This past May, the Evanston City Council unanimously adopted the next phase of a communitywide plan to reduce greenhouse gas (GHG) emissions by 20 percent reduction in two years relative to 2005 baseline levels.
This laudable “Livability Plan” is a collaboration of the City of Evanston Office of Sustainability and is supported by many local community and environmental organizations.
The Livability Plan is an affirmation of Evanston’s tremendous progress in reducing its GHC footprint.
According to the latest Evanston Climate Action Plan Update Report (2012), “Since 2003 the amount of recyclables has drastically increased, indicating Evanston residents’ growing commitment to recycling.”
This same report says the City should “Ensure that policy decisions at all levels seek to reduce greenhouse gas emissions.”
It’s astonishing then, that just 60 days later, the Evanston City Council introduced an ordinance to ban plastic bags in retail stores, which would result in a perverse incentive for retailers and consumers to switch to paper bags.
Why is this so concerning? Because according to the City of Evanston’s own public presentations, plastic bags have less environmental impact, and specifically, less GHG than other types of bags, including, purchased reusable bags, which are nearly all made in China.
The plastic bag ban under consideration would fly in the face of Evanston’s reputation as a model green city.
Banning plastic bags would force Evanston consumers to options that increase greenhouse gas levels in our atmosphere.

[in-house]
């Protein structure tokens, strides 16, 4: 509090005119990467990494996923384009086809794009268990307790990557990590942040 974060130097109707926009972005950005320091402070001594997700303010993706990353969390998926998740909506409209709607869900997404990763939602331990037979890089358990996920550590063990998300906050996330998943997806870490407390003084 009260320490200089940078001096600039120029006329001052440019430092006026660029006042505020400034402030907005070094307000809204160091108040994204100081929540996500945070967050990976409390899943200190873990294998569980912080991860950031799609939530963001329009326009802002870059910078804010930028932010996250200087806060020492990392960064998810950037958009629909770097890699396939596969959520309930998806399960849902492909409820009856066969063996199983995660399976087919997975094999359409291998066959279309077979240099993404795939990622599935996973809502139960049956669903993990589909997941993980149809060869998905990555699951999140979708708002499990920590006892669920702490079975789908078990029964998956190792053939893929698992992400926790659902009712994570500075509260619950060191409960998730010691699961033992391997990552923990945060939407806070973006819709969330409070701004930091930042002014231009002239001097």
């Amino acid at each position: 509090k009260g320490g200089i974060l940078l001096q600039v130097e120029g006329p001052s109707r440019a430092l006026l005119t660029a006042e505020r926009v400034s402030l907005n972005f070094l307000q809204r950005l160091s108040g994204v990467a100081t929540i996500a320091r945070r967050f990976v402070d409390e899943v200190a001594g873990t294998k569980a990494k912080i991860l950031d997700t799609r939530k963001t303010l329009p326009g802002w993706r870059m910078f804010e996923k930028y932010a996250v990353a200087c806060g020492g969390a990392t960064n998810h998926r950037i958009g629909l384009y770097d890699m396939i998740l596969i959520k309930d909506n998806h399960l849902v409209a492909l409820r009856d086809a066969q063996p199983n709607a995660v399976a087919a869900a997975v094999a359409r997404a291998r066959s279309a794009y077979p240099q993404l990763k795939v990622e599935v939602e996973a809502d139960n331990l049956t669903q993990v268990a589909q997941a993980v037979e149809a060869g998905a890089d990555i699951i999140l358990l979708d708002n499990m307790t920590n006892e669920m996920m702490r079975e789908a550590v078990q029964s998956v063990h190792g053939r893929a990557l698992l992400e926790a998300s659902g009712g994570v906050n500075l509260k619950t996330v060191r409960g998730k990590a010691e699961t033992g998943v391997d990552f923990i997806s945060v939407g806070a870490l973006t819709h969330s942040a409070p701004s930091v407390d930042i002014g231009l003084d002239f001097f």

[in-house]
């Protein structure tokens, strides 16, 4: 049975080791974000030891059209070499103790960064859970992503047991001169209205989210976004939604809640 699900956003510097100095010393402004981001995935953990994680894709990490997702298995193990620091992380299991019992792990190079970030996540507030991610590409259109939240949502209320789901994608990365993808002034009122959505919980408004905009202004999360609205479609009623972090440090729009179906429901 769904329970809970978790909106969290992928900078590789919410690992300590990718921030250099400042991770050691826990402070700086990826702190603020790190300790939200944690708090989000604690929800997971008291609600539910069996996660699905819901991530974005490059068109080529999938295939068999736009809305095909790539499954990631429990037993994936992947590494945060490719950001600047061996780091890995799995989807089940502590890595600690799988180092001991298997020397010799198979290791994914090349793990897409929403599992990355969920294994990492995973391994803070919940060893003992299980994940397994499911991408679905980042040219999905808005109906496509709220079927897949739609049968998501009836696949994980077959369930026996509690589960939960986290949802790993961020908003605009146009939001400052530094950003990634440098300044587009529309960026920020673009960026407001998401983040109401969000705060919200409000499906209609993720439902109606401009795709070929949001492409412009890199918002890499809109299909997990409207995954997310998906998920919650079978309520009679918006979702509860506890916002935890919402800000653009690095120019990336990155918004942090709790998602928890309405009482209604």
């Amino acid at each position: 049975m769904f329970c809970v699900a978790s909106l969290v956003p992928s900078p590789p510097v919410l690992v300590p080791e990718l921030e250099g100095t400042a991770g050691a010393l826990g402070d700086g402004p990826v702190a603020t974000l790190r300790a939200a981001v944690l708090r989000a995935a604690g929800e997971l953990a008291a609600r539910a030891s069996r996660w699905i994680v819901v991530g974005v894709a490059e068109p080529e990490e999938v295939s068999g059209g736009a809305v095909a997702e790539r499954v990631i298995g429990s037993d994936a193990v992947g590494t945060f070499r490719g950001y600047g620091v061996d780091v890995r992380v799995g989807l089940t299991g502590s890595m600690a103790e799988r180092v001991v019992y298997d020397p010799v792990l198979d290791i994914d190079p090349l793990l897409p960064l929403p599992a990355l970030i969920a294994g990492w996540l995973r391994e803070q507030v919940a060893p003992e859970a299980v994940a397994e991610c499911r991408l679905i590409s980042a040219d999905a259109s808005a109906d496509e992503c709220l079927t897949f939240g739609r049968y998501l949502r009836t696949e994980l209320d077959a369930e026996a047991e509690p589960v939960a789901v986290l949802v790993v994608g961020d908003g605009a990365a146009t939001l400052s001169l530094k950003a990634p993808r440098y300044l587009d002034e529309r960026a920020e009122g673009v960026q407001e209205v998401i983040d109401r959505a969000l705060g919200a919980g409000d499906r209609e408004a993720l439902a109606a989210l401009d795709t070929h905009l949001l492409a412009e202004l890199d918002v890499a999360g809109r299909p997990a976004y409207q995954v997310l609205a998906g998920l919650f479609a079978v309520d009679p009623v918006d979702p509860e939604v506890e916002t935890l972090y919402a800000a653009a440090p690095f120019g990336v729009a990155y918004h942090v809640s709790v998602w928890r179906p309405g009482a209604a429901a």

Compared to American-made plastic bags, which are produced from a by-product of natural gas and are 100-percent recyclable, manufacturing and distributing reusable bags is an energy intensive process and that emits more carbon than the process for plastic bags.
Environmental studies have also proven that plastic bags aren’t a major contributor to litter. In fact, they make up less than 0.5 percent of the municipal waste stream and traditionally a fraction of one percent of litter in most cities.
And 70 to 75 percent of plastic bags are repurposed for home conveniences, including trash can liners and pet waste pick-up.
Perhaps that is why there’s little to no support for regulating plastic bags whenever this issue is discussed. Even the local Evanston environmental groups aren’t interested in banning plastic bags and many in the environmental community opposed Chicago’s partial ban.
Fortunately, Evanston has the opportunity to embrace recycling as the path toward a sustainable future.
Recycling continues to improve in communities across the nation, and plastic bag recycling programs in particular are a proven success. With the progress Evanston has already made, the city could further its efforts with a focus on plastics recycling of all types, not just plastic bags.
I urge the City Council to develop policies which comport with the Climate Action and Livability Plans and vote against any “feel good” legislation that will have the unintended effect of damaging Evanston’s sustainable future.